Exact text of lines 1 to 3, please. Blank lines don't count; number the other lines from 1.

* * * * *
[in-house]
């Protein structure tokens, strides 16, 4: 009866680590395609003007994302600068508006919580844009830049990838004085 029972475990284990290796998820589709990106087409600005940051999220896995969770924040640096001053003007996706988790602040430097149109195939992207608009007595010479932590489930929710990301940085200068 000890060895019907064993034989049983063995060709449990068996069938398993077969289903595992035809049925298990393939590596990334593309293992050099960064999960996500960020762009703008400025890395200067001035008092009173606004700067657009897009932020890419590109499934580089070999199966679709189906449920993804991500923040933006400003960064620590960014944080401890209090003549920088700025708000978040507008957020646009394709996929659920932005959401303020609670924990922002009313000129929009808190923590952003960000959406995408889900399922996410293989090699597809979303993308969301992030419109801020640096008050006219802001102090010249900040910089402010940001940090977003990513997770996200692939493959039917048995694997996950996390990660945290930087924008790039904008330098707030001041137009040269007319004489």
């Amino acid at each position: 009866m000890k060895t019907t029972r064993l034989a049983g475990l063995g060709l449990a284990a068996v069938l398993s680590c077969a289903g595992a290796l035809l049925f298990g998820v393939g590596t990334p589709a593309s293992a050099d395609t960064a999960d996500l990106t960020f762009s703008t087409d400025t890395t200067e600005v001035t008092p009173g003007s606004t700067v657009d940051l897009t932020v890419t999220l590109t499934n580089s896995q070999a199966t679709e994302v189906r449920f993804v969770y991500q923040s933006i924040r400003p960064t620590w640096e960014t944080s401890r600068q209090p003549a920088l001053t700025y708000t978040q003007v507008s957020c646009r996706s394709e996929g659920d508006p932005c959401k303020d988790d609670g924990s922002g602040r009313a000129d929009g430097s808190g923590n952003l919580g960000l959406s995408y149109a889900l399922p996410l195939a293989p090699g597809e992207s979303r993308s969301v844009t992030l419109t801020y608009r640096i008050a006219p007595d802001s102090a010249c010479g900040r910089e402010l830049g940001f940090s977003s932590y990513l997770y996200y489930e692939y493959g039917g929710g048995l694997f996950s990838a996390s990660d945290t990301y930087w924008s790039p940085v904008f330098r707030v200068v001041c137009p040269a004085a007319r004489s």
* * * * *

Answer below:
[in-house]
């Protein structure tokens, strides 16, 4: 009866680590395609003007994302600068508006919580844009830049990838004085 029972475990284990290796998820589709990106087409600005940051999220896995969770924040640096001053003007996706988790602040430097149109195939992207608009007595010479932590489930929710990301940085200068 000890060895019907064993034989049983063995060709449990068996069938398993077969289903595992035809049925298990393939590596990334593309293992050099960064999960996500960020762009703008400025890395200067001035008092009173606004700067657009897009932020890419590109499934580089070999199966679709189906449920993804991500923040933006400003960064620590960014944080401890209090003549920088700025708000978040507008957020646009394709996929659920932005959401303020609670924990922002009313000129929009808190923590952003960000959406995408889900399922996410293989090699597809979303993308969301992030419109801020640096008050006219802001102090010249900040910089402010940001940090977003990513997770996200692939493959039917048995694997996950996390990660945290930087924008790039904008330098707030001041137009040269007319004489």
């Amino acid at each position: 009866m000890k060895t019907t029972r064993l034989a049983g475990l063995g060709l449990a284990a068996v069938l398993s680590c077969a289903g595992a290796l035809l049925f298990g998820v393939g590596t990334p589709a593309s293992a050099d395609t960064a999960d996500l990106t960020f762009s703008t087409d400025t890395t200067e600005v001035t008092p009173g003007s606004t700067v657009d940051l897009t932020v890419t999220l590109t499934n580089s896995q070999a199966t679709e994302v189906r449920f993804v969770y991500q923040s933006i924040r400003p960064t620590w640096e960014t944080s401890r600068q209090p003549a920088l001053t700025y708000t978040q003007v507008s957020c646009r996706s394709e996929g659920d508006p932005c959401k303020d988790d609670g924990s922002g602040r009313a000129d929009g430097s808190g923590n952003l919580g960000l959406s995408y149109a889900l399922p996410l195939a293989p090699g597809e992207s979303r993308s969301v844009t992030l419109t801020y608009r640096i008050a006219p007595d802001s102090a010249c010479g900040r910089e402010l830049g940001f940090s977003s932590y990513l997770y996200y489930e692939y493959g039917g929710g048995l694997f996950s990838a996390s990660d945290t990301y930087w924008s790039p940085v904008f330098r707030v200068v001041c137009p040269a004085a007319r004489s």